The Edge Computing Consortium (ECC) along with members and Avnu Alliance, hosted a press conference to announce new developments surrounding the newly created OPC UA TSN testbed. The testbed demonstrates six major IIoT scenarios mimicking processes found in smart manufacturing settings and utilizing products across different TSN vendors. Avnu Alliance is a key partner supporting the development of the testbed with the ECC in the shared goal of enabling manufacturers to test their products for interoperability and conduct trials of real-world systems as an early check for problems.
Tom Weingartner, Avnu Alliance member and Analog Devices’ marketing director for Deterministic Ethernet Technology Group, represented the Alliance at an announcement ceremony.
Paul Didier, Avnu Alliance member and IoT solutions architect, Cisco delivered a talk at the Industrie 4.0 meet the Industrial Internet Forum, in a presentation titled “Time Sensitive Networks – Where does the technology stand and what to expect”. He will provide an update on TSN and how manufacturers, alliances and liaison groups are working together to advance the technology and its implementation in the IIoT.
Paul will present an additional lecture for the Forum on “Modernizing Your Industrial Manufacturing Network”. The presentation will follow the findings coming out of the IIC TSN Testbed and its capabilities, including information on how manufacturing automation and control infrastructure vendors and key decision-makers can leverage TSN for a variety of operational benefits, including increased connectivity between devices and the ability to extract and analyze valuable information through interconnectivity.
“HANNOVER continues to be a key industry event for both Avnu Alliance members and liaison groups that we work with to educate and increase awareness of TSN as a solution for the growing IIoT,” said Todd Walter, Avnu Alliance Industrial Segment Leader and Chief Marketing Manager at NI. “Whether through the developments coming from the TSN testbeds, speaking engagements or product demonstrations, our members and partners are committed to creating an interoperable TSN network that gives all industrial devices a more streamlined path to participating in the TSN ecosystem.
Time Sensitive Networking, or TSN, extends and amplifies standard Ethernet as defined by the IEEE. The complete suite of specifications lacks a couple of areas, yet, but it is complete enough to begin using. NI (National Instruments) has been an early proponent of the technology participating in a testbed assembled by the Industrial Internet Consortium.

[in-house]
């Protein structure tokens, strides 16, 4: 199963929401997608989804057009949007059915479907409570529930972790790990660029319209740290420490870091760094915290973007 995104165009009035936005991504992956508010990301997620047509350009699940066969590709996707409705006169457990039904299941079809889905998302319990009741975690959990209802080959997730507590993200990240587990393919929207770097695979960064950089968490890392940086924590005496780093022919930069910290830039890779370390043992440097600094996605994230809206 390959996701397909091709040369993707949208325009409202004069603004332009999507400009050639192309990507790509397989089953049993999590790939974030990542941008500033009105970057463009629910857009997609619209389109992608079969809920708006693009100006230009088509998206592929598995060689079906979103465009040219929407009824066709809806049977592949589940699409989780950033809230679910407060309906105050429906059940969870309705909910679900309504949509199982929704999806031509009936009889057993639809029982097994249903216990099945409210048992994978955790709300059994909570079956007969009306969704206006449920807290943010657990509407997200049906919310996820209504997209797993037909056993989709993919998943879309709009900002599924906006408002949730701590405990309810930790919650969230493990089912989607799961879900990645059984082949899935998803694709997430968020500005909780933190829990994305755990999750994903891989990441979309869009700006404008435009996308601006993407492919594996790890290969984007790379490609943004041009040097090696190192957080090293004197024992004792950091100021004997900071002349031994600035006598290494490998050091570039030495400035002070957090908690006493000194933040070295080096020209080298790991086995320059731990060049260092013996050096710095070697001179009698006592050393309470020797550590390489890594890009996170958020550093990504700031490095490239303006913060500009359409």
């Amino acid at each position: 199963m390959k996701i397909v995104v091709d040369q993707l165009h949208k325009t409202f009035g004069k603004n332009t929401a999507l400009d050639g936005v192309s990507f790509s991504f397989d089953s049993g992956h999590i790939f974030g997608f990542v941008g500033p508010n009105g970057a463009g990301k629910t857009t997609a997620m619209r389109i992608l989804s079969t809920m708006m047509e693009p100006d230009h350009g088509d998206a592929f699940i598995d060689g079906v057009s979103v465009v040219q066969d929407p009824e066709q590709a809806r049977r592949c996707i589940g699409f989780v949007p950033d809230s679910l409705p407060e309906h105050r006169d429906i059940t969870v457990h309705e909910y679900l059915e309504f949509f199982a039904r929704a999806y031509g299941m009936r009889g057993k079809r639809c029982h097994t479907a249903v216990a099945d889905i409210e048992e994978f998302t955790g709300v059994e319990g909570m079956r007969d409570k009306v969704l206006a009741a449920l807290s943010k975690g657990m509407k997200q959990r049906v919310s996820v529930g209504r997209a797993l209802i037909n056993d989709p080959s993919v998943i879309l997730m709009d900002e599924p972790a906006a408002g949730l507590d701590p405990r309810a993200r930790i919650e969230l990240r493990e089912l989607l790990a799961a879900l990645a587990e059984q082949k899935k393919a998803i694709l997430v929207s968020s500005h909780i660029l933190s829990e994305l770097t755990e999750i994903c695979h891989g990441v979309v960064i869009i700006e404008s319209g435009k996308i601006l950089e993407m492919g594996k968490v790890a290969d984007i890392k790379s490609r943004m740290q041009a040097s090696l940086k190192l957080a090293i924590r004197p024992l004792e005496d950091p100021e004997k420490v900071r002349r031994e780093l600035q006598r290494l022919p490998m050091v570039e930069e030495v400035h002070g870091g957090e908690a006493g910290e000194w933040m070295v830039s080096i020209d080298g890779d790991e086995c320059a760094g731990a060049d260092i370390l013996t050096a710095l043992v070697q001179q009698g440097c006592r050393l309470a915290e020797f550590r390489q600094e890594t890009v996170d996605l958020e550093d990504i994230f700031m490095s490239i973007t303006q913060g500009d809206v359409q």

I’m a TSN believer. When the complete set of specs if finished and we see commercial-off-the-shelf chipsets, this high speed, deterministic network will be a game changer for the Internet of Things and indeed industrial control and automation. The amount of murmuring I’m hearing from suppliers confirms in my mind the potential.
NI has announced new CompactRIO Controllers that include NI-DAQmx and Time Sensitive Networking (TSN). These controllers offer deterministic communication and synchronized measurements across standard Ethernet networks to increase performance and help improve productivity in addition to flexibility. NI was the first to market with industrial embedded hardware supporting TSN, the next evolution of the IEEE 802.11 Ethernet standard, and provides these controllers as part of its continued investment in TSN. Engineers can use TSN to synchronize distributed systems across networks, which eliminates the need for costly synchronization cables.
As industries such as automotive, oil and gas, research and aerospace continue to implement the Industrial Internet of Things (IIoT), acquiring accurate, reliable and synchronized data across distributed nodes has become more challenging. As a result, companies must keep pace to ensure their systems are ready to meet these evolving requirements.
In the research space, A.M.S. Software GmbH is already taking advantage of the flexibility of CompactRIO with NI-DAQmx. “We are excited about the new CompactRIO Controller because of the flexibility it offers us,” said Klaudius Pinkawa, CEO of A.M.S. Software GmbH. “We needed to set up several experiments in a lab and then perform them on an aircraft in zero gravity. CompactRIO with NI-DAQmx allowed us to perform any experiment using the same hardware in both environments, which saved development time and reduced risks to the experiments.
The new CompactRIO Controllers feature:
- Submicrosecond synchronization with TSN over standard Ethernet for tightly synchronized, distributed measurements and control
- Shorter time to measurement than previous CompactRIO Controllers because of intuitive NI-DAQmx driver software
- Open and secure processing at the edge of the IIoT with the NI Linux Real-Time OS
- High-performance data analysis and control with an industrial-grade processor and onboard FPGA, programmable with LabVIEW FPGA
- Reliable operation in harsh environments with -40 °C to 70 °C operating temperature range, shock resistance up to 50 g and vibration resistance up to 5 g
With the addition of NI-DAQmx to the CompactRIO Controller family, engineers can access I/O directly from ready-to-use functions, which have made working with this driver the preferred data acquisition method for over 15 years. This intuitive driver coupled with the openness of the NI Linux Real-Time OS means users can continue to leverage the vast ecosystem of IP available for Linux, like Security Enhanced Linux (SE-Linux).